Interview with Cara MacB, activist and hilarious content creator

When I first saw Cara's videos OBCC I sent them to everyone and then brave myself to talk to her to see if she wanted to wear one of our tshirts for one of them (which she did). Then I got a bit braver and sent her this interview, I really wanted to know more about her because her content was really making me think and unlearn so much. She said she would and then she didn't for a while. During that while not only her content and growth have make me more of an absolute fan BUT I also had the pleasure to become her friend! Social media friends are friends.


I am over the moon about this interview and I read it with a huge smiley, as I do with everything she creates. Full of admiration!

In your own words, who is Cara MacB?

I’m a funny, feminist fat person. I’m also someone who suffers terribly with imposter syndrome, and the urge to write something along the lines of “I’m nobody really” is very strong! I’m work in progress - still growing, learning/unlearning. Still healing. Still figuring out who I am, underneath the layers of social conditioning. And I share all of that quite candidly on my social media with the loveliest group of followers! People cringe sometimes when we talk about creating communities online, but I really feel like that’s what we have, and it’s beautiful.

In your journey of becoming the hilarious and real social media activist and advocate for body positivity, mental health, feminism and literally everything good and important in the world…what has been your biggest learning?

My biggest lesson in the online space so far, has been to know when it’s time to engage and when it’s time to move away. To be mindful of my time and energy. I’ve wasted so much time trying to educate people who pretend they’re “just curious” but it’s often a trap. They want you to explain, just so they have the chance to present their bigotry in retaliation. It’s very sneaky. I have more respect for the outright trolls who’ll just come to my page to tell me I’m a fat pig who’s going to die of diabetes. At least I know where they stand right away!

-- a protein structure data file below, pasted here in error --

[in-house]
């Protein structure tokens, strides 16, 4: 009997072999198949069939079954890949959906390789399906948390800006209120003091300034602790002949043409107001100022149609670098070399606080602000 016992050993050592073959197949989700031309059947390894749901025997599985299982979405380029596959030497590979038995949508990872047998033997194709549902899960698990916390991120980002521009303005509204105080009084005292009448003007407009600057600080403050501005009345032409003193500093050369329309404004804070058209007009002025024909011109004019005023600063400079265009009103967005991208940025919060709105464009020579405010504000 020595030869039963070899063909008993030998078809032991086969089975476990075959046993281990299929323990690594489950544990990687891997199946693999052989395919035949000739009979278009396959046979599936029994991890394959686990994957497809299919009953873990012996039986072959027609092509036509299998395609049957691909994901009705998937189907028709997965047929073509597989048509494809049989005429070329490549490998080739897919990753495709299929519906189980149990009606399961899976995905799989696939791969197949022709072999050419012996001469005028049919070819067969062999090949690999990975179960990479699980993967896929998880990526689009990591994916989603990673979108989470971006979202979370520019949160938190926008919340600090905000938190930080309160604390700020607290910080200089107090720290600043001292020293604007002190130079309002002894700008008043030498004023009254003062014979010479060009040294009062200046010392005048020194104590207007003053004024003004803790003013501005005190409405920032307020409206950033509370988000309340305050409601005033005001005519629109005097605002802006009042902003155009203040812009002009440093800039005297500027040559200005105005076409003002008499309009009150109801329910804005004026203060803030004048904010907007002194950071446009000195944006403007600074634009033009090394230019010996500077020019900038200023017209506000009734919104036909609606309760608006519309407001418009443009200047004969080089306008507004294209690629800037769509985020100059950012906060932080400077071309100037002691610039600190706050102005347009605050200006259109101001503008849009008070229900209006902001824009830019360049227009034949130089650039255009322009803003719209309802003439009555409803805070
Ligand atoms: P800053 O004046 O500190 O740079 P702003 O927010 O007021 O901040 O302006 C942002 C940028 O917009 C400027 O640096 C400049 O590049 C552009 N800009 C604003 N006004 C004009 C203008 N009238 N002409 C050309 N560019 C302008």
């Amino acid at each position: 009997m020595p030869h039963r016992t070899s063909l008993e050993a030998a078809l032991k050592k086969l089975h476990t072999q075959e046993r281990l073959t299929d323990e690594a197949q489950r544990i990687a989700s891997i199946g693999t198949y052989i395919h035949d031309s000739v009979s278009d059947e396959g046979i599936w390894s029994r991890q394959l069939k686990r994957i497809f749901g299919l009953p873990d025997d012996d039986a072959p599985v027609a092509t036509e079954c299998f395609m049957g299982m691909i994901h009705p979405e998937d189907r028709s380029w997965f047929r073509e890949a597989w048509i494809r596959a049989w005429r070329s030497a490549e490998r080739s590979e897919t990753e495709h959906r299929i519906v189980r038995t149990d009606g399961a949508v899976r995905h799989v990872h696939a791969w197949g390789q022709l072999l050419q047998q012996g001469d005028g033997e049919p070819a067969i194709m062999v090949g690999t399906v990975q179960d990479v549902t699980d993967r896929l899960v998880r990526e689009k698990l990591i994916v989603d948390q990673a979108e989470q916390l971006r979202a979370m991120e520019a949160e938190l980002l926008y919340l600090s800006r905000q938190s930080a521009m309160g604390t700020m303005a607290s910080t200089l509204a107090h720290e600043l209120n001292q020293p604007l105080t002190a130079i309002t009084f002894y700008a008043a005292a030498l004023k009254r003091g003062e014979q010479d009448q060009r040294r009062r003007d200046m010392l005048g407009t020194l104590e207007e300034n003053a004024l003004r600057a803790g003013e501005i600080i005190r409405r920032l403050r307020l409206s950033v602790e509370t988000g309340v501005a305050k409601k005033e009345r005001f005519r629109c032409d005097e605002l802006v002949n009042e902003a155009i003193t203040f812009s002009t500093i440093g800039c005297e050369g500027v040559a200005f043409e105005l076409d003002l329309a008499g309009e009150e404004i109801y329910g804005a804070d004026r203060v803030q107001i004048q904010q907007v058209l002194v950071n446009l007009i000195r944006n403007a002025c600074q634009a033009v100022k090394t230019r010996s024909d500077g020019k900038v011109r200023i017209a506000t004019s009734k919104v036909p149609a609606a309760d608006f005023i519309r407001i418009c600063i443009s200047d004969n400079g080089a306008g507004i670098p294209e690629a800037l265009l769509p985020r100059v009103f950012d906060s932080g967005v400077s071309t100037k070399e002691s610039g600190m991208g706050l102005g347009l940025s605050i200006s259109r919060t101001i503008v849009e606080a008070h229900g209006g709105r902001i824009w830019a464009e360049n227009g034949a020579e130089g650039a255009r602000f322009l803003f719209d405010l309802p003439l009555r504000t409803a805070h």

What is the biggest impact of what you do?

By being very open about my experiences and feelings on things, I’m always met with messages like: “Omg I thought it was just me!”, or “This is so relatable but I’ve not been able to put it into words before”. When we’re going through something difficult, we often feel so isolated. And it’s hard to speak up and ask for help. It’s hard to admit we’re struggling. But when someone shares their experience and it matches yours, there’s an instant relief there. I think people who are raised and socialised as women are conditioned to not be a nuisance. Don’t be too much, don’t be dramatic, don’t make a big deal of things. We’re still very much seen as annoying, hysterical drama queens if we are truly honest about the depths of our pain and how it’s impacting us. So we shy away from sharing.

It’s also amazing when people come and tell me my content has helped them feel more comfortable with their body. Hearing that someone’s wearing shorts for the first time, or that they advocated hard for themselves at a medical appointment, or that they stood up to a fatphobic relative - just reminds me that there is a point to me waffling about my fat body and silly brain on Instagram!